Objective: The aim of this study was to explore professional mattering in a broad cohort of nurses.
Background: Mattering is a construct from social psychology that describes the feeling that one makes a difference in the lives of others and has significance in one's community.
Methods: A cross-sectional survey assessing mattering, meaning, social support, burnout, and engagement was administered to nurses and nurse practitioners working in various specialties in the United States.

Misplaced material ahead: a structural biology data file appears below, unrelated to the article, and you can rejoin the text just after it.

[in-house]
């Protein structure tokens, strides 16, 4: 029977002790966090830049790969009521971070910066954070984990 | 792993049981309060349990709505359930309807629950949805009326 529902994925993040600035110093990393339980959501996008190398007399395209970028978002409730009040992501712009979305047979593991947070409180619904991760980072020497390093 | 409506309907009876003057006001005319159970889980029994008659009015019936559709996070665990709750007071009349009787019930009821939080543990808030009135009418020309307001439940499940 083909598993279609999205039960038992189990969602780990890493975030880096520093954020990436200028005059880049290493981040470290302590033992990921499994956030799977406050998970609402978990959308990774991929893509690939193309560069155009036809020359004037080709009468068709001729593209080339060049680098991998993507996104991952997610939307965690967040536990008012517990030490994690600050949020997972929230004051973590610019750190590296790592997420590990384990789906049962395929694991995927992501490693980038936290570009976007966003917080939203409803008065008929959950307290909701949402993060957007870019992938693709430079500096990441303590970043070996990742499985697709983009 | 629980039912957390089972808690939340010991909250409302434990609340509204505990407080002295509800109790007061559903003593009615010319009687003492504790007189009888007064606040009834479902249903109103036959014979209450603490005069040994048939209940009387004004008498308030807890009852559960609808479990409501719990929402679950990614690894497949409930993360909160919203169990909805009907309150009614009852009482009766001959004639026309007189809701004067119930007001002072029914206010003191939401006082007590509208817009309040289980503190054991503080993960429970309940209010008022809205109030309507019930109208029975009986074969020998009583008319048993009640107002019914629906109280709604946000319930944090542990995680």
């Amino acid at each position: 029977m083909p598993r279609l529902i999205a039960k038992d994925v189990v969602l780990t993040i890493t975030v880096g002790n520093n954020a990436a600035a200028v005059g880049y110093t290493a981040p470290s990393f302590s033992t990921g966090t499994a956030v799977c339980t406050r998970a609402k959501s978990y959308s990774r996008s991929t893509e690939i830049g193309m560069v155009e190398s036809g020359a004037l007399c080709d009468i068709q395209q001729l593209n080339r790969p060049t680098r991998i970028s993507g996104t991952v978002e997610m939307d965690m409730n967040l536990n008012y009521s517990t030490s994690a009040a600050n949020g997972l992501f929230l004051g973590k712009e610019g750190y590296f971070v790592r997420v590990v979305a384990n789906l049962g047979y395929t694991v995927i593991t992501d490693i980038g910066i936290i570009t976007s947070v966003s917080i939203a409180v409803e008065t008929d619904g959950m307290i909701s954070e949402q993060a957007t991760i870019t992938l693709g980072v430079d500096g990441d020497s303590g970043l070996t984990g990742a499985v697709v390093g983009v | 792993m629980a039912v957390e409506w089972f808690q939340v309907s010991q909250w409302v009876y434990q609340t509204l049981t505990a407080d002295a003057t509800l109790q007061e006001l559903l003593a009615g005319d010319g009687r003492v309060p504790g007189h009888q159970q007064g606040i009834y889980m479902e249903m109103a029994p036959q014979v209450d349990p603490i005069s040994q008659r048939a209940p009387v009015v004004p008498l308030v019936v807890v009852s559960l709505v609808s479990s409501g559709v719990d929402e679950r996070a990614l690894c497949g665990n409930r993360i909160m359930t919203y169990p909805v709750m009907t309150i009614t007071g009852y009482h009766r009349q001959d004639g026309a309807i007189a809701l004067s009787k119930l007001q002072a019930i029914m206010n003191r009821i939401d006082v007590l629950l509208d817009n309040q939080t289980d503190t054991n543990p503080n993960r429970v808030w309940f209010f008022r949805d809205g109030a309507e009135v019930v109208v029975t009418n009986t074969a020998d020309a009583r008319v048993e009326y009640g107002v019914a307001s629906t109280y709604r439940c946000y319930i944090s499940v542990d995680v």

Results: Higher levels of mattering at work were associated with lower burnout and higher engagement. Mattering was correlated with perceived social support from one's organization, supervisor, peers, and subordinates. Open-ended responses describing experiences of mattering at work included demonstrating professional competence, positive interactions with patients and interprofessional peers, and receiving recognition from one's organization.
Conclusions: A perception of mattering at work is associated with lower levels of burnout. Our data suggest that affirming interactions with other healthcare team members promote a sense of mattering.
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